Dodgy Western Cape security contract: still no answers from MEC

2018-09-26 14:05
The Helen Bowden Nurses' Home opposite the Waterfront in Cape Town has been occupied by several hundred people who are campaigning for affordable housing in or near the city centre. (Ashraf Hendricks, GroundUp)

The Helen Bowden Nurses' Home opposite the Waterfront in Cape Town has been occupied by several hundred people who are campaigning for affordable housing in or near the city centre. (Ashraf Hendricks, GroundUp)

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The Western Cape government has failed to answer questions about a surprising R3m-a-month contract signed by the Western Cape government to guard the Helen Bowden Nurses' Home, GroundUp reports.

GroundUp reported on the contract in April, after MEC for transport and public works Donald Grant said the province was spending approximately R35m a year (R2.9m per month including VAT) to secure the site.

The building has been illegally occupied by Reclaim the City, a group of people campaigning for affordable housing in Cape Town.

The money goes to a company called Masiqhame Trading 540 CC. Grant's spokesperson Siphesihle Dube previously told GroundUp that the fee covered "36 security guards and six dogs at the site 24-hours per day, as well as batons, two-way communication radios, pepper spray and four toilets".

"Guards and dogs are relieved every 12 hours, but at any time there are supposed to be 36 guards on duty."

However, GroundUp's investigation in April found far fewer dogs and guards, and no toilets.

SEE GroundUp’s in-depth series on the occupation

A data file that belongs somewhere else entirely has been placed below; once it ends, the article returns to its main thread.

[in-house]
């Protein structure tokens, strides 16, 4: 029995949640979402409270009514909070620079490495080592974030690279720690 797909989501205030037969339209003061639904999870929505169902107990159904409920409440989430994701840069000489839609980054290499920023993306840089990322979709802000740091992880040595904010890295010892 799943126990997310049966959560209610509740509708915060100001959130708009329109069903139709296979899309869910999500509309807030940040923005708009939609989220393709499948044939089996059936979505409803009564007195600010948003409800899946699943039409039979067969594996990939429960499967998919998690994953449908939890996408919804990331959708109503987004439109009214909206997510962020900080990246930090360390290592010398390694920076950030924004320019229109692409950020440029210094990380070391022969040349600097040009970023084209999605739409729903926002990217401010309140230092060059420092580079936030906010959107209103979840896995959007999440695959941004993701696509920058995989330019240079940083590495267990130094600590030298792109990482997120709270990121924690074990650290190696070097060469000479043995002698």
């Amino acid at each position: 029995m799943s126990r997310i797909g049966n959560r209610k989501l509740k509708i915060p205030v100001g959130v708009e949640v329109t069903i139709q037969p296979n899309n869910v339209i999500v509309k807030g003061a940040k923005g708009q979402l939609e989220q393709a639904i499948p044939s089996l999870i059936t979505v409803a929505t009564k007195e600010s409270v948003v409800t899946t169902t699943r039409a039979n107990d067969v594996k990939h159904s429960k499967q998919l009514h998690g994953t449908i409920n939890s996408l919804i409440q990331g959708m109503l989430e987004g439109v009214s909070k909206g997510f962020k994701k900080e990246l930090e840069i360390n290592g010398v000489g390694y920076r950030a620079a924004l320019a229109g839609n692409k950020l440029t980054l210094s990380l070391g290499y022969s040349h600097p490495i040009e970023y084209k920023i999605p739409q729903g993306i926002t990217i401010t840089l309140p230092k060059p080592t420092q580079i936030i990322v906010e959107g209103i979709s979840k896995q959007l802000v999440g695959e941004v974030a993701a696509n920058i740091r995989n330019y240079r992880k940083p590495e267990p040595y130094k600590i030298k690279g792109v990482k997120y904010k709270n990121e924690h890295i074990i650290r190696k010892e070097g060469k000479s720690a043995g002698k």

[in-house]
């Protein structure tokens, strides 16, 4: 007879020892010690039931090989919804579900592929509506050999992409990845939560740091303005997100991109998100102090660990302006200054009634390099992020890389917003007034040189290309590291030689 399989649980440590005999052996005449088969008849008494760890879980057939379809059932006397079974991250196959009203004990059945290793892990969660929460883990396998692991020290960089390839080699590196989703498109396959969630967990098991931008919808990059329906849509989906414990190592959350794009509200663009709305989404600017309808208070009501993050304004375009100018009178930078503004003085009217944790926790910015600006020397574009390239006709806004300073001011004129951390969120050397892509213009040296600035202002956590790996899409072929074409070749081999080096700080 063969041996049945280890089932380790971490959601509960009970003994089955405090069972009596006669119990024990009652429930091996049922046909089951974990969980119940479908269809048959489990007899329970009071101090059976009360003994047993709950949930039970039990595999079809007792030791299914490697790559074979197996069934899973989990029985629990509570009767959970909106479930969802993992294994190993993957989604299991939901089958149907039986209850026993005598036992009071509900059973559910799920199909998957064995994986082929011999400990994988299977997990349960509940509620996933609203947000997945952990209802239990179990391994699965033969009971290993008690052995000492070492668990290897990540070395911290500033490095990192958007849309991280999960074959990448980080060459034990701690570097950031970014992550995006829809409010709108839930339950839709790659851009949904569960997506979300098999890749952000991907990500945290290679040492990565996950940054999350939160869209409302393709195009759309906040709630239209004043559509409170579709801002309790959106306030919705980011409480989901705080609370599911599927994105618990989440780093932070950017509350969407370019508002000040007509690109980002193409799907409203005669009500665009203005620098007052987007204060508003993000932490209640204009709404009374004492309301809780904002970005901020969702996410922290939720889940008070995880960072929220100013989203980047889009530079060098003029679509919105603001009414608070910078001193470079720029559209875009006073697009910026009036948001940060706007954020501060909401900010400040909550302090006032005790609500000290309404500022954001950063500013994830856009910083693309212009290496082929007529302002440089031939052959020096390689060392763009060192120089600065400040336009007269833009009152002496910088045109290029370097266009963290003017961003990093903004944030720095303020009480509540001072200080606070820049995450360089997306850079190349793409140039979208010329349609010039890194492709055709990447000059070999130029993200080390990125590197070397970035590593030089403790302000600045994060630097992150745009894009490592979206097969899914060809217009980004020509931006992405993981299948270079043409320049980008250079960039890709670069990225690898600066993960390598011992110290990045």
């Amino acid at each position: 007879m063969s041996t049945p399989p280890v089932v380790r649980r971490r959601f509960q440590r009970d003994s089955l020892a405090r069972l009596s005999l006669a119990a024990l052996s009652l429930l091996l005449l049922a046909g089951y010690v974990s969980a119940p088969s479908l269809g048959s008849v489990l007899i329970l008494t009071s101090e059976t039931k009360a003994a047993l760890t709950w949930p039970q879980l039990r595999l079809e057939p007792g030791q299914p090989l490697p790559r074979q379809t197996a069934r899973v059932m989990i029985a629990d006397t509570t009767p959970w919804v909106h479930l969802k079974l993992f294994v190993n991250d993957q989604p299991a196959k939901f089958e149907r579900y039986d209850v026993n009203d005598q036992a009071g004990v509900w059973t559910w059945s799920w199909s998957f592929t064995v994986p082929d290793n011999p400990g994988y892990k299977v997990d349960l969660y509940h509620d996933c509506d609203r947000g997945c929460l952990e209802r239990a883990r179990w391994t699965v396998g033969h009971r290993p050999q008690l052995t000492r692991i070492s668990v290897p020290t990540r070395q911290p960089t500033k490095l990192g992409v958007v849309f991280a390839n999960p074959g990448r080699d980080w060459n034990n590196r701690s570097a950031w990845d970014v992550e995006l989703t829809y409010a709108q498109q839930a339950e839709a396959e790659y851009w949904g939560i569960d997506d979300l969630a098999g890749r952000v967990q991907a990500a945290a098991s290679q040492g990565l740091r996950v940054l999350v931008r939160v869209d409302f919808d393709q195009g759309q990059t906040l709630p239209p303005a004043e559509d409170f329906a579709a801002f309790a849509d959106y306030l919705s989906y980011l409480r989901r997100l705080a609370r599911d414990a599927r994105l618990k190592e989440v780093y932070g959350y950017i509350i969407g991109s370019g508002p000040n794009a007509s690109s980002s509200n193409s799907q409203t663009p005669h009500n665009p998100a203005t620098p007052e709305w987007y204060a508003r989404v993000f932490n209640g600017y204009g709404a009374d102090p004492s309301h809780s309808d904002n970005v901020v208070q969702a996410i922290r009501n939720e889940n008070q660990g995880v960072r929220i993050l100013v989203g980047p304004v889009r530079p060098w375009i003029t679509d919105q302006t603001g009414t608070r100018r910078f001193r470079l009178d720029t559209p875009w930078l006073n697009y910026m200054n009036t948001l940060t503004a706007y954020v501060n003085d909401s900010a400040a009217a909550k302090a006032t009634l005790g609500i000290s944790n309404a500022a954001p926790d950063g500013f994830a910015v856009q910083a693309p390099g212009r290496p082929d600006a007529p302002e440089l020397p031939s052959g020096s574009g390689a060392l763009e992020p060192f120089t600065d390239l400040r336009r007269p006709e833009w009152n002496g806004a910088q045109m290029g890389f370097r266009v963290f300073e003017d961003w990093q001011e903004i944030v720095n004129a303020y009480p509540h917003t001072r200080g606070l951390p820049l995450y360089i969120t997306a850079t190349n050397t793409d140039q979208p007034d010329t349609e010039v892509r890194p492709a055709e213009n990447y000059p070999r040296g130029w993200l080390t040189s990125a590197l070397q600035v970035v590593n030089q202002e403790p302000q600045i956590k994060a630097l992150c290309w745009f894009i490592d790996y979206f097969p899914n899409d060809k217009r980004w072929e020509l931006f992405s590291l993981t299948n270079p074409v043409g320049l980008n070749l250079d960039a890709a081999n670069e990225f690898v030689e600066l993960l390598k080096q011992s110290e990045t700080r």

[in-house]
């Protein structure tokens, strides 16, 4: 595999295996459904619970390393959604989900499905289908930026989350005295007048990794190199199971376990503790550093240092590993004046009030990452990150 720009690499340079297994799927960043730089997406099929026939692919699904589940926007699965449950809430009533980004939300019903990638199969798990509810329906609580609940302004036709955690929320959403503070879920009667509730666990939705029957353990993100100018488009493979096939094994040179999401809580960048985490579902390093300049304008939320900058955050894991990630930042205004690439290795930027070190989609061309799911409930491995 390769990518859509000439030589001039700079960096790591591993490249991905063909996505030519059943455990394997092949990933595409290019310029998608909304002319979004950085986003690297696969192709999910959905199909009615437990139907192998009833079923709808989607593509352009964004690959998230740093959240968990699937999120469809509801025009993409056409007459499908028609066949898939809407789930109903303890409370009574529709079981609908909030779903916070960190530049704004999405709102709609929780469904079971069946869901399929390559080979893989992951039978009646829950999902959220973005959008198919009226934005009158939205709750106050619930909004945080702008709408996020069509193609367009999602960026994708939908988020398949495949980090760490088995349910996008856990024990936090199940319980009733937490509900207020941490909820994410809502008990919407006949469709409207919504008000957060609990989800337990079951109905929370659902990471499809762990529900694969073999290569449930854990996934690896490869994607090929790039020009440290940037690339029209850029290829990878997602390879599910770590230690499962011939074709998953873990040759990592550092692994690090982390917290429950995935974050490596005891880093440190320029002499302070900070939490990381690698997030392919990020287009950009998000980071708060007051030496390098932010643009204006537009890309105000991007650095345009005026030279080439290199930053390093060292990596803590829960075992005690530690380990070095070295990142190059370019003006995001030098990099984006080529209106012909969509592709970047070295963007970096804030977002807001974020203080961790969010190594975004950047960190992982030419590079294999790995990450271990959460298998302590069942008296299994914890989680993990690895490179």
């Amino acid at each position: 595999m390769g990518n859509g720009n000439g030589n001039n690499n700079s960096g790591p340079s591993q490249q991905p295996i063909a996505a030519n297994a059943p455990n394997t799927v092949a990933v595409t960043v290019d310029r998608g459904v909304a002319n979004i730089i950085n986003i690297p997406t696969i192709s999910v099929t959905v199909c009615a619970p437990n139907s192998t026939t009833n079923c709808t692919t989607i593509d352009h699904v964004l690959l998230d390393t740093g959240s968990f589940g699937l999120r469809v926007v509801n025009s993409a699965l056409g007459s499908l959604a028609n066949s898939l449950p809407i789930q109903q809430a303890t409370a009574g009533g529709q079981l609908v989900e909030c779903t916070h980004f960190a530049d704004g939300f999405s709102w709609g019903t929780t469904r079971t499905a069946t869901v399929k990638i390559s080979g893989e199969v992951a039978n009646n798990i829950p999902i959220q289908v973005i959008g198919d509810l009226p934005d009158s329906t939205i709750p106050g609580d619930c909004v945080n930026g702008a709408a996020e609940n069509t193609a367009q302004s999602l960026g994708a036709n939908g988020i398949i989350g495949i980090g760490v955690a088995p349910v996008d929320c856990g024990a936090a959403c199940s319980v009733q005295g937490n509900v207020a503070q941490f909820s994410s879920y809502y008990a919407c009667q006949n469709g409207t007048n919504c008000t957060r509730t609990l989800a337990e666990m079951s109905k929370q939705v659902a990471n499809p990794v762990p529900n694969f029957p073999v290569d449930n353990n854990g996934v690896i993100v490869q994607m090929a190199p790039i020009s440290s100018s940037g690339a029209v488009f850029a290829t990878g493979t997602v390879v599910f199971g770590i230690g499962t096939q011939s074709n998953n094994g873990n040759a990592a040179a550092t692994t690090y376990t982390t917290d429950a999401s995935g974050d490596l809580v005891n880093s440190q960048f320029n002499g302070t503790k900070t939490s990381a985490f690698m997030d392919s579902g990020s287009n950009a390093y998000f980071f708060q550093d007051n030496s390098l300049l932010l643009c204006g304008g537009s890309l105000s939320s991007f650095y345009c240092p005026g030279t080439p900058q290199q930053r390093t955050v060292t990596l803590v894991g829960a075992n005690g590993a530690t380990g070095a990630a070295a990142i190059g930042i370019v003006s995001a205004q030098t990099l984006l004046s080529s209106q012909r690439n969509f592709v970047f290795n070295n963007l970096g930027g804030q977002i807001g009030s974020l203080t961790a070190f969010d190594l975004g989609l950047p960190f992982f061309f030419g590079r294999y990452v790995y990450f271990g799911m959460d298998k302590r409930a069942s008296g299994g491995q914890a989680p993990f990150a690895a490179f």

Accounting discrepancy

When Grant's office failed to answer further questions, GroundUp sent an application under the Promotion of Access to Information Act to the Western Cape government.

The province responded to that request on August 23.

But the response reveals a R1.5m monthly discrepancy. The documents supplied to GroundUp show that the largest monthly total expenditure to date is R1 493 520, not the nearly R3m Grant suggested.

READ: Room with a view: Occupiers explain why they've moved into dilapidated Waterfront property

The documents show that when the contract was first signed in June 2017, it included six guards and one patrol dog for each twelve-hour shift. This number grew over the course of the contract from 6 to 20 guards and then to 30 guards (including 12 guards who are dog handlers) in September 2017.

The number of dogs also increased from one to six.

Grant's office did not provide any justification for these increases in security or any explanation of the difference between R1.5m actually being spent and the nearly R3m a month figure he has cited.

The documents also do not explain the choice of Masiqhame Trading 540 CC, a security company that turns up no internet results nor contact information.

GroundUp has waited a week for Grant's office to answer our questions, but we have received no response.

Read more on:    cape town  |  corruption  |  housing

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